There's an app for darn near everything on the
, err, iPhad these days—but not for porn. No one paid much attention to this until recently, but the recent frenzy over Apple's decision to block political cartoonist Mark Fiore from the App Store (since reversed) has shone a spotlight on other restricted content. The issue came to a head when Jobs opted, as he sometimes does, to answer an email from an Apple enthusiast who expressed reservations regarding the company's content restrictions. On April 15, Matthew Browning wrote Steve, identified himself as a user and recent convert, and then expressed the following:
I’m really starting to have a philosophical issue with your company. It appears that more and more Apple is determining for it’s consumers what content they should be able to receive. For instance, the blocking of Mark Fiore’s comic app (due to being political satire) or blocking of what Apple considers to be porn.
I’m all for keeping porn out of kids hands. But… that’s what parental controls are for...Apple’s role isn’t moral police – Apple’s role is to design and produce really cool gadgets that do what the consumer wants them to do.
Steve responded by reiterating that Fiore's work will soon be available from the App Store, then continued:
we do believe we have a moral responsibility to keep porn off the iPhone. Folks who want porn can buy and [sic] Android phone.
Short as it is, Steve's response is telling. He doesn't even try to use the "think of the children" rationale Browning offered, but instead opinions that it's Apple's "moral responsibility" to protect everyone from porn. This is a correction of Browning's mistaken impression. Apple, according to Jobs, is
the moral police, and the boys and girls at Android are very, very, naughty.
Google "Android Porn" and almost everything you'll see is of the, erm, fleshy variety. But we know he's fully functional—in multiple techniques.
Back when the iPad was announced, we wrote that the device's long-term success was partially contingent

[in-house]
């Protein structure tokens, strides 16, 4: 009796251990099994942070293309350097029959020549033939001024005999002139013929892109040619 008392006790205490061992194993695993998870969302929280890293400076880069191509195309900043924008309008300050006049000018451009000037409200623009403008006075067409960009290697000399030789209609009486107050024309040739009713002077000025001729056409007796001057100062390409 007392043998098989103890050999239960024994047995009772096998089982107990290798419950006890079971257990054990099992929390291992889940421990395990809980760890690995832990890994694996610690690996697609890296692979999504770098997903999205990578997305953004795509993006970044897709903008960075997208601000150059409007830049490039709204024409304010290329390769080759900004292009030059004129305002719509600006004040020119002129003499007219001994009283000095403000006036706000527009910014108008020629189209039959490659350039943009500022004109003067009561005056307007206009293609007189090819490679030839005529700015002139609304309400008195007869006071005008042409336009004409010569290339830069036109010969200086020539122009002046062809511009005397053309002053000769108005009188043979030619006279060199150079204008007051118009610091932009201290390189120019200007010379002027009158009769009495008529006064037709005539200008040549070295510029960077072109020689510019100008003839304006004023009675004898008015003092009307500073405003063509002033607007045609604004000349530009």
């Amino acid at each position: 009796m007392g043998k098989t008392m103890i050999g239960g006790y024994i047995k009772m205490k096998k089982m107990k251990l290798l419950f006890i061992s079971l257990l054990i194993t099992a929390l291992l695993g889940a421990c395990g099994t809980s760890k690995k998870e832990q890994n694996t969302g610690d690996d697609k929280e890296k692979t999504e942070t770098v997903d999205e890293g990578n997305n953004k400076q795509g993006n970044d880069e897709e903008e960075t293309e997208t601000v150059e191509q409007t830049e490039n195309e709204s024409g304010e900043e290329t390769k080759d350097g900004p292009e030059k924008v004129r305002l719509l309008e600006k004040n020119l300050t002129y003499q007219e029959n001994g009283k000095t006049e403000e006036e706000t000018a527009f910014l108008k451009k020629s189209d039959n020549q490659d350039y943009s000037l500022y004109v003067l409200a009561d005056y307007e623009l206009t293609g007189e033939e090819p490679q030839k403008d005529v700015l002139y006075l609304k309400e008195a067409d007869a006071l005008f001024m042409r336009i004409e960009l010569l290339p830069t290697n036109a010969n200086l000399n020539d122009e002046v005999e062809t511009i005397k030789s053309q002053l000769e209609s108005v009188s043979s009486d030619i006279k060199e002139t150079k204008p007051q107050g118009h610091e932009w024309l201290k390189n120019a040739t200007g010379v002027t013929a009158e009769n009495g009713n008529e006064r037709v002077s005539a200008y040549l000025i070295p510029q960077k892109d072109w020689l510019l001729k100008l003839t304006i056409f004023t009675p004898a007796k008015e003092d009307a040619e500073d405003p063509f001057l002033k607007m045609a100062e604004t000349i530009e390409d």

on customers' accepting a very closed ecosystem on a device that had much more in common with a laptop. The company's recent decision to approve Opera Mini implied that it was sensitive to such concerns, but this latest from Steve sets the bar 10x higher. Steve doesn't like porn? That's fine. Apple doesn't want to sell or distribute questionable material according to its own internal standard? That's also fine—but it doesn't end there. Jobs' wording strongly implies that Apple isn't just a gatekeeper exercising due diligence or doing its best to ensure age-appropriant content is restricted, it's using the App Store to protect us from ourselves.
We're fairly certain that this is only pornographic if you live south of the Mason-Dixon line, huff paint on a regular basis, and consider your gun rack a member of the family.
Finally, we can't help pointing out Jobs' apparent hypocrisy regarding the morals of other companies. Last February, Jobs remarked
that Google's motto of 'Don't Be Evil,' was "a load of crap." Steve doesn't appear to have a problem imposing his own moral viewpoints on rational adults—at least not in some areas—which makes us wonder if "Don't Be Evil," is crap because Google neglected
to append "as Steve Jobs defines it" to the end of their slogan.
Anyone who wants porn on their Apple device can grab it off the Internet, but the actual availability of X-rated material isn't the point. For the past 10 years, buying an Apple product has meant subscribing to Jobs' vision for what that product should look like. To make an analogy, if Steve Jobs was an architect, he'd have a line of people wanting to buy his designs wrapped
around his office. Wanting to live in a house designed by Steve Jobs, however, is not the same thing as wanting to live in Steve Jobs' house. If the porn issue turns out to be unique, this will all blow over. If it isn't—if Jobs does view the App Store as having a moral responsibility to enforce any particular view—this is just the first bump in what will inevitably be a very rocky ride.